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Figure 4 Selected utility share prices

 

Figure 5: Weekly and monthly share price performance
Figure 5: Weekly and monthly share price performance

Volumes

Figure 6: electricity volumes
Figure 6: electricity volumes

Base Load Futures

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Figure 11: Baseload futures financial year time weighted average
Figure 11: Baseload futures financial year time weighted average

Gas Prices

Figure 12: STTM gas prices
Figure 12: STTM gas prices

 


David Leitch is principal of ITK. He was formerly a Utility Analyst for leading investment banks over the past 30 years. The views expressed are his own. Please note our new section, Energy Markets, which will include analysis from Leitch on the energy markets and broader energy issues. And also note our live generation widget, and the APVI solar contribution.

 

 

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8 Comments
  1. Chris A 3 years ago

    In answer to your question David, CSEnergy has the dispatch rights for Gladstone Power Station. All the energy above 810MW that Boyne doesn’t use forms part of CS’s portfolio. Like Wivenhoe, its being used as contingency. In the hands of an independent operator it would be coming in as competition. The issues with competition in QLD you have spoken about previously. Its right royal mess.

    • David leitch 3 years ago

      Thanks Chris, that’s helpful. Do you know how long the dispatch contract lasts for? There must be revision or renewal terms. Its surprising that RIO’s ownership rights don’t give it some sway. In the alternative it could buy out one of the minority partners. The minority partners themselves must be leaving some money on the table in the current environment.

  2. Mark Diesendorf 3 years ago

    Sorry to be pedantic, but surely it’s time that regular contributors get the terminology/notation correct. If you wish to write $100 per megawatt-hour (MWh), the correct notation is $100/MWh, with the forward slash representing ‘per’. ‘$100 MWh’ doesn’t mean anything.
    Some contributors still need to note the difference between energy, measured in MWh or megajoules (MJ), and power, measured in megawatts (MW), which is the same as megajoules per second (MJ/s). Thanks.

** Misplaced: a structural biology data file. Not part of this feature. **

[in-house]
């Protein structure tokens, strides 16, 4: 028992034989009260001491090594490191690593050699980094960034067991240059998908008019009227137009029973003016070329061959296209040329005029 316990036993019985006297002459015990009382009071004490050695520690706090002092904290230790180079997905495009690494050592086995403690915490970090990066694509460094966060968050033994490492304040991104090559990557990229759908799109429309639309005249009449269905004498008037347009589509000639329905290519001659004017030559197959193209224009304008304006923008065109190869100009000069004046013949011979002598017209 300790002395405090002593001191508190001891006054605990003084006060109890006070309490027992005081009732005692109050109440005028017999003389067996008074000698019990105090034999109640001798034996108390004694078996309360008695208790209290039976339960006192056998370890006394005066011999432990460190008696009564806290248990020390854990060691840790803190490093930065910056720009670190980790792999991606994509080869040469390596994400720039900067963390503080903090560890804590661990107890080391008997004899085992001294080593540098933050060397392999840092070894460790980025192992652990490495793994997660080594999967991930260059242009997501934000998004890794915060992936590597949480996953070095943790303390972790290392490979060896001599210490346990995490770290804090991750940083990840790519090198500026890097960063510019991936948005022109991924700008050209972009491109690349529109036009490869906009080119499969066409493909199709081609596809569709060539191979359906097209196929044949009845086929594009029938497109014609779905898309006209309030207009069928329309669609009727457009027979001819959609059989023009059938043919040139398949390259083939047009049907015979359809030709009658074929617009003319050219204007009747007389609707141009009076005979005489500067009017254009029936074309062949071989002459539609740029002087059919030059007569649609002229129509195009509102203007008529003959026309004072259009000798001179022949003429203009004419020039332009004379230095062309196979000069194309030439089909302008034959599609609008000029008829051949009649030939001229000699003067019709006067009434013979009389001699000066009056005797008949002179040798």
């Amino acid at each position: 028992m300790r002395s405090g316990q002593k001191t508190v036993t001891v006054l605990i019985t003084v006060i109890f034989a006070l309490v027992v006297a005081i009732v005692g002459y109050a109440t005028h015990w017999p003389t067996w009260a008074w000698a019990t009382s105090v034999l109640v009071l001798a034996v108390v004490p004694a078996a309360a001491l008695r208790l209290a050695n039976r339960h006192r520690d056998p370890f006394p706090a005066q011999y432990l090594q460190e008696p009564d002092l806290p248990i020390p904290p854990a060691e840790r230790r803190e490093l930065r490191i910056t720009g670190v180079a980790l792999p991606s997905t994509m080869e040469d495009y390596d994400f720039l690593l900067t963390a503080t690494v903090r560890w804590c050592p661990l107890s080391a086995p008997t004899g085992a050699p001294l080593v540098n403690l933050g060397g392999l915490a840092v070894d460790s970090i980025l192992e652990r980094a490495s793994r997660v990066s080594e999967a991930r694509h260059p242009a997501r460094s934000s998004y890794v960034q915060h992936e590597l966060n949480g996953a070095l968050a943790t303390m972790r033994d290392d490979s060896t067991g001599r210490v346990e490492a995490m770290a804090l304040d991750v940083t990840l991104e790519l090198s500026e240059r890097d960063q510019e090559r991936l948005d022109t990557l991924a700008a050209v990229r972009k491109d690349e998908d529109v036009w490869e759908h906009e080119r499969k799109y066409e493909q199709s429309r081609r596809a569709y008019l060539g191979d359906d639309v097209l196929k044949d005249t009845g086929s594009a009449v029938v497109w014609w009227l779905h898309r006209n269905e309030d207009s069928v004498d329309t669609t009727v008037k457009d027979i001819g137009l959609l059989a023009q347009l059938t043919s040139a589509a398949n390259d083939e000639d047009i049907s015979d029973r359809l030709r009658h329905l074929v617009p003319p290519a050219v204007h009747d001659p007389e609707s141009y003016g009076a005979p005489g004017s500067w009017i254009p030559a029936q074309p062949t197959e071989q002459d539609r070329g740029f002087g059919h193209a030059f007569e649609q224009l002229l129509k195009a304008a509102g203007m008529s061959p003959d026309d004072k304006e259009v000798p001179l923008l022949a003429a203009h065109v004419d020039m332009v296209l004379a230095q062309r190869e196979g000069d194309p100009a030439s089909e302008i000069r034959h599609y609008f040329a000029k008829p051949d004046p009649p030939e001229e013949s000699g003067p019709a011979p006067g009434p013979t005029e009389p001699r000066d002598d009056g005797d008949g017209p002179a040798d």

• David leitch 3 years ago

      Its harder to type “/” than space. To me a space or even $xMWh the “/” its implied by the context. However I take your point.

      • Ray Miller 3 years ago

        David added to this is the mixed mode of dealing with energy in general, in your report on energy, the Gas market (Joules) and Electricity (Watt hours) makes comparison difficult. I think it is about time we used ONE common unit so direct comparisons can be done in any analysis. As an aside this even gets worse when we all buy fuel for our transport with it sold by the litre so no one has any idea of the amount of energy let alone the price per Joule! This is an absurd situation, it is either a conspiracy or the more rational reason is society is so dumb and do not want to know.
        Why does this matter? A Joule is a Joule is a Joule, I think it would be a powerful change to give all citizens the ability to understand more about the energy we are all using and empowering us to use the new found perspective to not only make better decisions but have a chance of aiding the energy transmission we need to make.

        • David leitch 3 years ago

          You should try LNG. Tons, Petajoules, TCF, MMBTU, MCM are all in use. I will continue to use MW for power MWh for electricity energy, Giga, Tera and Peta joules for gas and pick and choose for LNG. Cheers

          • Jonathan Prendergast 3 years ago

            Not to mention c/kWh used typically in the relationship between customers and retailers.

  3. Jonathan Prendergast 3 years ago

    Thanks for your analysis and insightful commentary as always David. Agree the price rise will see more customers become pro-active.

    I like the FY18 Futures column graph, as it shows how much as changed. Wondering if you do it in the future, the growth could go left-right? Gee, bunch of pedantic needy experts around here!